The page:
In the first sentence, there is no room for positivity, you are just sharing your dissatisfaction with a specific group type. In the second sentence, there is room for a positive response. You could talk about the fact that while groups this size can be more difficult, they are worth it because of the benefit you get from doing them. You might even ask for help. For example, you could ask:  “Do you have any suggestions on how I can make my booking more manageable? Is there something I could focus on to improve my booking?”

 3. Before you complain, try to look for the good in the situation.

This can be something you do out loud, or something that you work through in your head.

Example: “My car got stuck in the snow this morning and it sucked and now I am late for my booking and everything is awful.” vs. “My car got stuck, but it was kind of cool that I was able to get it unstuck with the help of my neighbour. At least I made it here in time for my booking! I’m happy to have a boss that understands things don’t always go according to plan.” 

4. Remember the big picture.

Often a little dose of perspective can help you avoid negative thinking that leads to thoughtless complaining. When something is sucking or bothering you- will it still be an issue tomorrow? What about in a month? 5 years? 10 years? Remember that you choose what to focus on, and if something likely will not have a long-lasting impact, or if it is out of your control, it is usually better just to let it go.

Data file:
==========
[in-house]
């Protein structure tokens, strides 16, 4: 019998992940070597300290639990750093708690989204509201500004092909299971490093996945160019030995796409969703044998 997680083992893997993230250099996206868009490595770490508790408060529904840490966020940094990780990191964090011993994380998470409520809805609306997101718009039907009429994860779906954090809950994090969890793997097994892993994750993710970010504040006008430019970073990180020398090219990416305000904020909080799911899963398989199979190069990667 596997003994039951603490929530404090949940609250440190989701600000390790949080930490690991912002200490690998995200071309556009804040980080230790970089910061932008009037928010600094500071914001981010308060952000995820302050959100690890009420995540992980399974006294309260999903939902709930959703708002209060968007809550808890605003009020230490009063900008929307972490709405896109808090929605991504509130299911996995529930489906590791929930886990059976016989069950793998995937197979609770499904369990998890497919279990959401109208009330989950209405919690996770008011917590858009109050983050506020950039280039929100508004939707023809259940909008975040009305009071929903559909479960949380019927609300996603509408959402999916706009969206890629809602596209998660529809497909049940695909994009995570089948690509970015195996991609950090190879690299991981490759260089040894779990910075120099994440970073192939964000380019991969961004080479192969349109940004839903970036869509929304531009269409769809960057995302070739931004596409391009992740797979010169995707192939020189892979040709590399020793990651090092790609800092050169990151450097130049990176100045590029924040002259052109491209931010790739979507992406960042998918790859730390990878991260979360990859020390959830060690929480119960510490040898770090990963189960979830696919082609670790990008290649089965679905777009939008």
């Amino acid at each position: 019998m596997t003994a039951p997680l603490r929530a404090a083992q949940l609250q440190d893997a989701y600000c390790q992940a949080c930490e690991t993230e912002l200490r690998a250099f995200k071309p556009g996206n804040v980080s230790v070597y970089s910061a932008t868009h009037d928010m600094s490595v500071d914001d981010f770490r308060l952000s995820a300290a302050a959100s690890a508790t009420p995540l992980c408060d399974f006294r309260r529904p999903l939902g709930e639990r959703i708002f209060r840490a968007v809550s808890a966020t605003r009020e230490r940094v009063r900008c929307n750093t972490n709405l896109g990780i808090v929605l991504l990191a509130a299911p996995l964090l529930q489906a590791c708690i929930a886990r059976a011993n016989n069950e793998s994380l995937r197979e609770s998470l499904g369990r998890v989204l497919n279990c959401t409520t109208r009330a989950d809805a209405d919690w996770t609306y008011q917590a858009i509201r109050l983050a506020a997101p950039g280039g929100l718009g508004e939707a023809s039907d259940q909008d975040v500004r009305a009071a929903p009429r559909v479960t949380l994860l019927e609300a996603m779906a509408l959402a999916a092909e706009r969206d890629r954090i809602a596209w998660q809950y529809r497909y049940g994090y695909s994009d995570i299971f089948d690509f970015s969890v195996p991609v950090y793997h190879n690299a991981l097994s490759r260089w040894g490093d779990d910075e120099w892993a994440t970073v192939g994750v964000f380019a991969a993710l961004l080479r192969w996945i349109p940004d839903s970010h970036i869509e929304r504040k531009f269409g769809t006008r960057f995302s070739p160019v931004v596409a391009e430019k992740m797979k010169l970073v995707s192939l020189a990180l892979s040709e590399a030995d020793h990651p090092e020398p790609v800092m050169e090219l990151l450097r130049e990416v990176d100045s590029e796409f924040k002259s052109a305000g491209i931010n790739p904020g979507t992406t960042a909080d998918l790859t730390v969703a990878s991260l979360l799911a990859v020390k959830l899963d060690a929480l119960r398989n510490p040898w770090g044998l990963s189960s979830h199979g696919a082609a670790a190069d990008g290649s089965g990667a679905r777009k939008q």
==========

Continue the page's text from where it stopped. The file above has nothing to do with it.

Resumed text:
5. Don’t complain on other’s behalf

Often, without thinking, we can editorialize others’ comments, making them into a complaint. Don’t assume that someone is complaining when they make an observation.

For example, if you ask someone what their plans are for the weekend, and they respond with “I am studying for a big midterm,” do not express your condolences. The other person may not see studying as a negative. If you want to be supportive, instead of jumping to conclusions, first ask them how they feel about the situation they have presented to you.

Another common example we see at the gym is one member expressing empathy over another member’s injury or movement limitation. If someone mentions they are working through injury, try not to say “I’m sorry” or “that sucks.” In the moment this may feel like a kind response, but you are actually negatively affecting your friend’s ability to keep a positive mindset and improve. Again, if you want to be a good training partner, ask questions and listen. You can inquire about their goals, their recovery process, or any number of other things related to their training.

6. Help re-frame others’ complaints.

If someone around you is truly complaining, try not to pile on with more negativity. You can either change the subject, or help them change their complaint into a growth-oriented discussion of the problem. This practice can help you do the same thing with your own thought processes later. This doesn’t mean policing others’ behaviour, or ignoring their problems, rather being sensitive to what they are really trying to express, and either help them focus on what they can change or focus on what is already going well.

Complaining doesn’t make you a bad person, and we all complain from time-to-time. However, you are ultimately responsible for what you put out into the world, as you are in control of what you say. You can help yourself and others become better by trying to keep a positive outlook.